Travel in a post-pandemic world is hitting a little different and why wouldn’t it? After two years of restrictions and a non-stop barrage of bad news, weary would-be travellers are purposefully chasing transformative experiences that will heal the soul and expand the mind. The same old cookie cutter vacay is not going to suffice anymore. Think more awe-inclusive, rather than all-inclusive.
When I returned to school a couple of years ago, I paid particular attention to the chapter in my Psyc 100 course on knowledge emotions; that is the feelings that foster learning, exploring, and reflecting. No doubt, it was because I was in the middle of a life-altering event, but I wanted to know more about those emotions and how to harness them. The emotions of surprise, confusion, interest, and awe are what push us to grow as people, and growth my friends is my middle name. Awe, in particular, is my new favourite emotion.
From my notes: awe is a state of fascination or wonder that is usually brought on by a profound experience. It is something we appraise as vast or beyond the normal scope of experience. That’s all well and good but how then does it propel you forward? For that, I’ll point to the science.
“Inducing goosebumps and dropped jaws, awe experiences are remarkable in their own right. Moreover, a growing body of research suggests that experiencing awe may lead to a wide range of benefits, from happiness and health to perhaps more unexpected benefits such as generosity, humility, and critical thinking.”
This, my dear friends, is where I hand you the awe-inducing adventure you seek. Please be aware that the following trip with Intrepid Travel may cause goosebumps, dropped jaws, increased heart rate, and overwhelming feelings of gratitude. I highly recommend you take this trip now and repeatedly continue to pursue awe near and far until you’ve reached peak personal growth.
Intrepid Travel calls this trip the Western USA National Parks Loop, but I’ve been a little flashier with my friends referring to it as the 5 Day Awestruck Adventure. I may let Intrepid Travel use that, but first let me break each day down for you in two parts; first the destination and second, why it delivers on awe.
Zion National Park
Oasis is a word we throw around a lot in society but not always accurately. You can tell people about your backyard oasis for example, or describe your day at the spa as an escape to an oasis but those things don’t typically invoke awe. Zion National Park is an actual oasis, and is absolutely awe-inducing.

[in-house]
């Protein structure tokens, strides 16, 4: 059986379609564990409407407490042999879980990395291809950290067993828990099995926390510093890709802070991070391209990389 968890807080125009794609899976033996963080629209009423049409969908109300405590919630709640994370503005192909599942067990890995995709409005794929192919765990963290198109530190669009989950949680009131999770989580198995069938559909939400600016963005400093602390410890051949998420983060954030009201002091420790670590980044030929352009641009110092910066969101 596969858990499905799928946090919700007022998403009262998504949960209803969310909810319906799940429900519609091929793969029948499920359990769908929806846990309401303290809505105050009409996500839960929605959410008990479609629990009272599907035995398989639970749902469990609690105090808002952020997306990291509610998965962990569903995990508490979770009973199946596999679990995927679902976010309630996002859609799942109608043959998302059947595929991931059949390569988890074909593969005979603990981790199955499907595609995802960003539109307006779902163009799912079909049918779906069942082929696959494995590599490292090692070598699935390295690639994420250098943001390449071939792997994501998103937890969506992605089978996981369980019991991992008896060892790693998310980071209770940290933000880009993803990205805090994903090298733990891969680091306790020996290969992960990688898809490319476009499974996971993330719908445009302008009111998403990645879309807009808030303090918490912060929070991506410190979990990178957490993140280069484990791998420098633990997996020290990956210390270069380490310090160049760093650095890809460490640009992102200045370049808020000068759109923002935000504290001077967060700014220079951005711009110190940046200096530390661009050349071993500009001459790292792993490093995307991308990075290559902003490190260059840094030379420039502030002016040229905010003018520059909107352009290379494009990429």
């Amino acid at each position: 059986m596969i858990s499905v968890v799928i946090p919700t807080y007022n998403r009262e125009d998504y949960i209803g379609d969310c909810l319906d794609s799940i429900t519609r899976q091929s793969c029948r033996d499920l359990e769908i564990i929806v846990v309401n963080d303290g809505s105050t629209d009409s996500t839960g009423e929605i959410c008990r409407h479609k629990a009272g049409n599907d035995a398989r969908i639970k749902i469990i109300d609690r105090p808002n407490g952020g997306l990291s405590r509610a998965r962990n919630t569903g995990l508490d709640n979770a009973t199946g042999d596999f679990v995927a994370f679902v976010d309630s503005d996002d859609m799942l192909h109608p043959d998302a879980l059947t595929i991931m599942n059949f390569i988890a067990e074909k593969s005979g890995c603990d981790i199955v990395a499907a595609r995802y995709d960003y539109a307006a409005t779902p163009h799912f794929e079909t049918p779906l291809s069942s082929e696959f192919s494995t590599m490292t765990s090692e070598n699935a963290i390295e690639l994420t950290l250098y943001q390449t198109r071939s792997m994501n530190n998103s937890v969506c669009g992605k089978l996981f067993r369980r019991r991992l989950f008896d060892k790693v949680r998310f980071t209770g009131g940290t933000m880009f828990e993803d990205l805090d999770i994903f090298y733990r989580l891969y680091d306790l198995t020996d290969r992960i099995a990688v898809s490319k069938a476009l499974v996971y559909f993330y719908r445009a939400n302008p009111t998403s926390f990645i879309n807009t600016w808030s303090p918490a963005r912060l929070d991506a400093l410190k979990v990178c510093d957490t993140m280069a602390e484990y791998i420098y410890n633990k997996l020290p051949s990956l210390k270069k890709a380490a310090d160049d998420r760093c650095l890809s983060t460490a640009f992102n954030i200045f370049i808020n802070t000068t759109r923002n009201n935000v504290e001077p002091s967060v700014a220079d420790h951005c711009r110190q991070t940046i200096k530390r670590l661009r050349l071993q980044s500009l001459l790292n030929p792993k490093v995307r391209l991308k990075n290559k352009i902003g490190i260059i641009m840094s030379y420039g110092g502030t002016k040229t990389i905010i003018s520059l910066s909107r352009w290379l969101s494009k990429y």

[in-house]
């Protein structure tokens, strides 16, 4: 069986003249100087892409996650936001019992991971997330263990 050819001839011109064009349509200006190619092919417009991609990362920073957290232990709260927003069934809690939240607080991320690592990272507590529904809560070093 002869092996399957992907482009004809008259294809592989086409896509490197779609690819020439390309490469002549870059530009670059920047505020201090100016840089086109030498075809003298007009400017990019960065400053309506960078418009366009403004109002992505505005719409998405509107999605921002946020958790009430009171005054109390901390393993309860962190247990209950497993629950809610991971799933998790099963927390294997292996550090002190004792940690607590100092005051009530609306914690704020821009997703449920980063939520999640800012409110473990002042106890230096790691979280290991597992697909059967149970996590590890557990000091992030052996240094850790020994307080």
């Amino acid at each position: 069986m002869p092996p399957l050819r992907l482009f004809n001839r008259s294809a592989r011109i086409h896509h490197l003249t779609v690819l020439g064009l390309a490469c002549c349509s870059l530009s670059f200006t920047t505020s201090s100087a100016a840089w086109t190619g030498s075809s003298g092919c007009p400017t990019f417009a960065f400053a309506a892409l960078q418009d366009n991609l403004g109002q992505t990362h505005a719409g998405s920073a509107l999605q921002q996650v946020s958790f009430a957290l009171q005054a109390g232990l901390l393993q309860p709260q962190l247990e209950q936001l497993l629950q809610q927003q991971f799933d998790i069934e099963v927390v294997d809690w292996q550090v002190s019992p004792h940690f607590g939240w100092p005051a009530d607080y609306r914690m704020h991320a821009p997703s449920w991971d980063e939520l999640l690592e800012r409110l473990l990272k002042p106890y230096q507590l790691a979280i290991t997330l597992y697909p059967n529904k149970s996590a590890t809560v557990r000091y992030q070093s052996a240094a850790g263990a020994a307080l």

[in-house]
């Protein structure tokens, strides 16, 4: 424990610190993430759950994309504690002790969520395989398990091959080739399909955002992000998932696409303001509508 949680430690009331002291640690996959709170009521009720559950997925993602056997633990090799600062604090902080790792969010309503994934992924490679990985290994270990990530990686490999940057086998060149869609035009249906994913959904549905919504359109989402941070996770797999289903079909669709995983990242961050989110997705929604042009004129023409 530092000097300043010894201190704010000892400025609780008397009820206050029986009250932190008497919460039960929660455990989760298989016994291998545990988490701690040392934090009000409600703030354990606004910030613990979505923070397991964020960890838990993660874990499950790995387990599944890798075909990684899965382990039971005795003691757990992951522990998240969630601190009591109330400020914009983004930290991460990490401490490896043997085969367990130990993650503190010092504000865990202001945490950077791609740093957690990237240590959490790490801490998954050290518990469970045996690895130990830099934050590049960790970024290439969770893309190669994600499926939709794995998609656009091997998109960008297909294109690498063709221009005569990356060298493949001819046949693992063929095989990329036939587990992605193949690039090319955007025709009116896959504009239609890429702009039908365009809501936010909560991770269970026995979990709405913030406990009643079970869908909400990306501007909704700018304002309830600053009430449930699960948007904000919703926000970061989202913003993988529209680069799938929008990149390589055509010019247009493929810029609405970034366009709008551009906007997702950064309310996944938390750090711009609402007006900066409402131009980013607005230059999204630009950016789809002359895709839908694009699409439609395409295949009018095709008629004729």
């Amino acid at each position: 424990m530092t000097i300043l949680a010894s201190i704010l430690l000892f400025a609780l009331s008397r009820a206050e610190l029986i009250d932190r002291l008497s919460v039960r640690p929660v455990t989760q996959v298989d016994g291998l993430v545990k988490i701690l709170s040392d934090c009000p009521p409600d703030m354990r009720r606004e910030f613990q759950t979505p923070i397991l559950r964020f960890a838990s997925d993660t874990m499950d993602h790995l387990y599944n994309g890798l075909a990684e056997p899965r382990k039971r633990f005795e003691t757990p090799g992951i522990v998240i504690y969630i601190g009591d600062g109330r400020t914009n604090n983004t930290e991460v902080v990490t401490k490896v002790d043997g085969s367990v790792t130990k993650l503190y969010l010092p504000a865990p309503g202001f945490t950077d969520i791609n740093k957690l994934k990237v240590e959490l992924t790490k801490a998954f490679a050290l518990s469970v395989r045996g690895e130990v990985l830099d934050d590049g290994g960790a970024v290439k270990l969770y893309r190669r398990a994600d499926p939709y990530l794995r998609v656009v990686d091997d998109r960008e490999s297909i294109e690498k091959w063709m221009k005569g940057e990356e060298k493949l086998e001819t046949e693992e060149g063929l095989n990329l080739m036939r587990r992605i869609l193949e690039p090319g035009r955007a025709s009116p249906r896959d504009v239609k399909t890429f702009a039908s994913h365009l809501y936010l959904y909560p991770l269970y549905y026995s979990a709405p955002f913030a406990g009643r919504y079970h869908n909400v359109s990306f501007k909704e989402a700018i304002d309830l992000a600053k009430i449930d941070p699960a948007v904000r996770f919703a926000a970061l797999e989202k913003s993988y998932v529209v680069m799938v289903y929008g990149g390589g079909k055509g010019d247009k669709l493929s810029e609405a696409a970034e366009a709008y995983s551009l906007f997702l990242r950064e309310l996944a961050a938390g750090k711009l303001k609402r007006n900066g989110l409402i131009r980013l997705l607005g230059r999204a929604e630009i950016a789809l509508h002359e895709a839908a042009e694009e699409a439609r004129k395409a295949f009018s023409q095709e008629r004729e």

When driving into Zion National Park, which is surrounded by desert, you can’t help but feel like you’re entering a space that should not exist. It’s little wonder then that the Mormon pioneers who settled in the area gave it a reverential name. It doesn’t matter what altar you bow at, the landscape here simply screams that there is something greater than us at work in the universe. With rock formations that date back 270 million years, a 2000 foot deep canyon, and stunning vistas at every turn, it’s easy to put a big fat check on the awe-inclusive list at Zion.
You’ll have roughly six hours to explore Zion, so be prepared to hit the ground running because you’ll want to see as much of it as possible. Your Intrepid guide will provide you with loads of information as you travel to Zion so that you can choose the best hiking paths ahead of time based on your physical abilities. Trails here run from easy to difficult, but are marked as such on all the maps and trail signs.
I started with a few members of my group at the Temple of Sinawava which is Stop 9 on the park provided shuttle bus. Buses run roughly every 7 to 15 minutes depending on the season, so no matter what, you’ll never have to wait long to move on to another area of the park. From The Temple of Sinawava my small group split up, with half headed to Angel’s Landing, while myself and another traveller decided to drop down to Stop 6 and explore the Emerald Pools Trails. I wish I could tell you that one path was more impressive than the other, but I simply can’t. When the stories and pictures were shared over dinner that night with our larger group, it was clear that none of us felt robbed, and we all chose the right path.